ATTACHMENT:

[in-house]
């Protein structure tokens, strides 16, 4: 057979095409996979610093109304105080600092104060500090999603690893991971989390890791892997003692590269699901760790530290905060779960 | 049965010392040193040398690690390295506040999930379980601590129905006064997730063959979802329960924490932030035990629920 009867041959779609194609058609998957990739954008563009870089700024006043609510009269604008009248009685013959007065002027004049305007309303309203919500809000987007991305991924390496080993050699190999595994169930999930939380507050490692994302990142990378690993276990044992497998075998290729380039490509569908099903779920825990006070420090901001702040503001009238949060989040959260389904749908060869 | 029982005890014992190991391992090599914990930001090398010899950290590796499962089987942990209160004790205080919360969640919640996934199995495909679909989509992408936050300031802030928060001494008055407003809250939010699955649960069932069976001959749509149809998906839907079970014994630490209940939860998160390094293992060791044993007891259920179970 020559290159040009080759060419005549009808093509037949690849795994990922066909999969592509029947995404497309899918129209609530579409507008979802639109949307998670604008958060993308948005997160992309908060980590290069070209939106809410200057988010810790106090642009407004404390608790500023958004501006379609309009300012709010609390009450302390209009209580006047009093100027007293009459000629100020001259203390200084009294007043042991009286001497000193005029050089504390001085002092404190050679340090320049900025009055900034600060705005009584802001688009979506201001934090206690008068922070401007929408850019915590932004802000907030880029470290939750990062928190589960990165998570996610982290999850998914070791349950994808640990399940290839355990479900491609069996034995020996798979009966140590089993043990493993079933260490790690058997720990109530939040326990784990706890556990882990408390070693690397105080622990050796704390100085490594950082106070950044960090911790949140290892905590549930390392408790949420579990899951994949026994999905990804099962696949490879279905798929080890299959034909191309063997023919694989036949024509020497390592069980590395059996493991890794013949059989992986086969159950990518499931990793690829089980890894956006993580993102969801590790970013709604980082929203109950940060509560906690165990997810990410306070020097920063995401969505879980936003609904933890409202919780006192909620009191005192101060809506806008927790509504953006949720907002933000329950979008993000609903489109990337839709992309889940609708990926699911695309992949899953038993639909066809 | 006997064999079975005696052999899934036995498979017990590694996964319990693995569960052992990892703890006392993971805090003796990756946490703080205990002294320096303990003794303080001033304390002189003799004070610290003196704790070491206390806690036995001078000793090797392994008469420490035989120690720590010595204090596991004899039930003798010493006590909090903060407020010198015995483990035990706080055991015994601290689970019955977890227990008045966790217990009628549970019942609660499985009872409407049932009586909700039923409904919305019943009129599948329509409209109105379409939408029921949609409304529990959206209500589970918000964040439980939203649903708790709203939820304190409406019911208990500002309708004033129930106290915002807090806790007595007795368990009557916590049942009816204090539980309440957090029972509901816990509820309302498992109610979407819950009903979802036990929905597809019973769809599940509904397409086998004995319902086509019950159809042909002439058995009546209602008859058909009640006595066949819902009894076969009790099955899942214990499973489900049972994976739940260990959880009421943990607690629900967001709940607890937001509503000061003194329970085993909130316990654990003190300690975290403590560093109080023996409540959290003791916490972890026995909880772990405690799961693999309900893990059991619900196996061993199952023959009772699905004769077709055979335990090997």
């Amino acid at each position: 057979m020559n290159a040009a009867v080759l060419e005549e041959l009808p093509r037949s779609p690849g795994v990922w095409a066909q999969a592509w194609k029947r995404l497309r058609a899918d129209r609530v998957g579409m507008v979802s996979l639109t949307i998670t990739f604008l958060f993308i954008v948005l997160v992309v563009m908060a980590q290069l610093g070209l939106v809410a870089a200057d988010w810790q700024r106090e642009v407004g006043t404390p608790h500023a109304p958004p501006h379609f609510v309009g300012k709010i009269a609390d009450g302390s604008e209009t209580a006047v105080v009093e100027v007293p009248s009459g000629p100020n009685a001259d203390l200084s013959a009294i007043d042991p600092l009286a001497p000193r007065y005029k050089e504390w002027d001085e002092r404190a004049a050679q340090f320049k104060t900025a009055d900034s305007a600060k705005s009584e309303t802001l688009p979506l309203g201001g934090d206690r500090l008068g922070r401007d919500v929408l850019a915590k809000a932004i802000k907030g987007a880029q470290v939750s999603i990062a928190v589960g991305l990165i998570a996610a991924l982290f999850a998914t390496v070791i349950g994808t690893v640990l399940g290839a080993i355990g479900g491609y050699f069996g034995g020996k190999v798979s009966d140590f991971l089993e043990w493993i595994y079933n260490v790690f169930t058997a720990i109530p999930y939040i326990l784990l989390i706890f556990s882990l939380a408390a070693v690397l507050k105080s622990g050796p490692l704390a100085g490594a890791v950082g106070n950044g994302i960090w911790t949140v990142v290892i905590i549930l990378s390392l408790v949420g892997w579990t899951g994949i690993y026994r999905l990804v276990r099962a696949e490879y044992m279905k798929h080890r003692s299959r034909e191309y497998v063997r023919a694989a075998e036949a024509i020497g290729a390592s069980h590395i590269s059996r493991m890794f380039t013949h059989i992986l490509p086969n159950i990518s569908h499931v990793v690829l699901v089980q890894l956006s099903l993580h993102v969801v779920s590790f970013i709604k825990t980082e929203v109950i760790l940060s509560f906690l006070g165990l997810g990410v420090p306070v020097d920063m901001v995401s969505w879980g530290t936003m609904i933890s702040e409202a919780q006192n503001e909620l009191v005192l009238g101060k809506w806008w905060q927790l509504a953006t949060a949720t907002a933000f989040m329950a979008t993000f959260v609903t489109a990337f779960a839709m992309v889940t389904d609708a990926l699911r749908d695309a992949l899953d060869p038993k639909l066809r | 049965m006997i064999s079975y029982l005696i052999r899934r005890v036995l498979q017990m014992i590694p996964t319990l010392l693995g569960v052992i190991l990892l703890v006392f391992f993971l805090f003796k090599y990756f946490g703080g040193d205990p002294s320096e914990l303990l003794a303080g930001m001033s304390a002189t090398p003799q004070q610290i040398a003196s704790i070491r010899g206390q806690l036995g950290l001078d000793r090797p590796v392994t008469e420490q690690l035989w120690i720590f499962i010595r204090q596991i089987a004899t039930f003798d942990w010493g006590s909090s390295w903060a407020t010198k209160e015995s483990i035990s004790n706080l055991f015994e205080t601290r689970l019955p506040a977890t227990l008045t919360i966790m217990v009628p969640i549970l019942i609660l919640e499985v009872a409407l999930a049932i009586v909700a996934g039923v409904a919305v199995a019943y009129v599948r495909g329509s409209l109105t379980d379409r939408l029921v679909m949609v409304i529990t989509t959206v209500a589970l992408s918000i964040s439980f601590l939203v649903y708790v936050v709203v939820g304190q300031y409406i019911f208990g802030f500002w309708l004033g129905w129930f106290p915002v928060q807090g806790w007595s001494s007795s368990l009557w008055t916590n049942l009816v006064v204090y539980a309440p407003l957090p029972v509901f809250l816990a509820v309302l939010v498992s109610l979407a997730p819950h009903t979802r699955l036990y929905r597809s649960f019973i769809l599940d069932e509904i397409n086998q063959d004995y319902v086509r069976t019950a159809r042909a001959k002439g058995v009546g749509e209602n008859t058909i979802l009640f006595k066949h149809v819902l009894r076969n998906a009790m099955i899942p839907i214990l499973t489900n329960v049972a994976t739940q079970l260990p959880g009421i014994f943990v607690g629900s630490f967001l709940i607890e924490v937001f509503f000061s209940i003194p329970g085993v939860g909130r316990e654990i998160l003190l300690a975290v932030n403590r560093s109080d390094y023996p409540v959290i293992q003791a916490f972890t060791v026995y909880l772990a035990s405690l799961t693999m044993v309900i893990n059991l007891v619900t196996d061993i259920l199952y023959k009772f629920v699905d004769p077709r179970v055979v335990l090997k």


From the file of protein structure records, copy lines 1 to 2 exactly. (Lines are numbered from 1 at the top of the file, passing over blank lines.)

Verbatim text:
[in-house]
């Protein structure tokens, strides 16, 4: 057979095409996979610093109304105080600092104060500090999603690893991971989390890791892997003692590269699901760790530290905060779960 | 049965010392040193040398690690390295506040999930379980601590129905006064997730063959979802329960924490932030035990629920 009867041959779609194609058609998957990739954008563009870089700024006043609510009269604008009248009685013959007065002027004049305007309303309203919500809000987007991305991924390496080993050699190999595994169930999930939380507050490692994302990142990378690993276990044992497998075998290729380039490509569908099903779920825990006070420090901001702040503001009238949060989040959260389904749908060869 | 029982005890014992190991391992090599914990930001090398010899950290590796499962089987942990209160004790205080919360969640919640996934199995495909679909989509992408936050300031802030928060001494008055407003809250939010699955649960069932069976001959749509149809998906839907079970014994630490209940939860998160390094293992060791044993007891259920179970 020559290159040009080759060419005549009808093509037949690849795994990922066909999969592509029947995404497309899918129209609530579409507008979802639109949307998670604008958060993308948005997160992309908060980590290069070209939106809410200057988010810790106090642009407004404390608790500023958004501006379609309009300012709010609390009450302390209009209580006047009093100027007293009459000629100020001259203390200084009294007043042991009286001497000193005029050089504390001085002092404190050679340090320049900025009055900034600060705005009584802001688009979506201001934090206690008068922070401007929408850019915590932004802000907030880029470290939750990062928190589960990165998570996610982290999850998914070791349950994808640990399940290839355990479900491609069996034995020996798979009966140590089993043990493993079933260490790690058997720990109530939040326990784990706890556990882990408390070693690397105080622990050796704390100085490594950082106070950044960090911790949140290892905590549930390392408790949420579990899951994949026994999905990804099962696949490879279905798929080890299959034909191309063997023919694989036949024509020497390592069980590395059996493991890794013949059989992986086969159950990518499931990793690829089980890894956006993580993102969801590790970013709604980082929203109950940060509560906690165990997810990410306070020097920063995401969505879980936003609904933890409202919780006192909620009191005192101060809506806008927790509504953006949720907002933000329950979008993000609903489109990337839709992309889940609708990926699911695309992949899953038993639909066809 | 006997064999079975005696052999899934036995498979017990590694996964319990693995569960052992990892703890006392993971805090003796990756946490703080205990002294320096303990003794303080001033304390002189003799004070610290003196704790070491206390806690036995001078000793090797392994008469420490035989120690720590010595204090596991004899039930003798010493006590909090903060407020010198015995483990035990706080055991015994601290689970019955977890227990008045966790217990009628549970019942609660499985009872409407049932009586909700039923409904919305019943009129599948329509409209109105379409939408029921949609409304529990959206209500589970918000964040439980939203649903708790709203939820304190409406019911208990500002309708004033129930106290915002807090806790007595007795368990009557916590049942009816204090539980309440957090029972509901816990509820309302498992109610979407819950009903979802036990929905597809019973769809599940509904397409086998004995319902086509019950159809042909002439058995009546209602008859058909009640006595066949819902009894076969009790099955899942214990499973489900049972994976739940260990959880009421943990607690629900967001709940607890937001509503000061003194329970085993909130316990654990003190300690975290403590560093109080023996409540959290003791916490972890026995909880772990405690799961693999309900893990059991619900196996061993199952023959009772699905004769077709055979335990090997």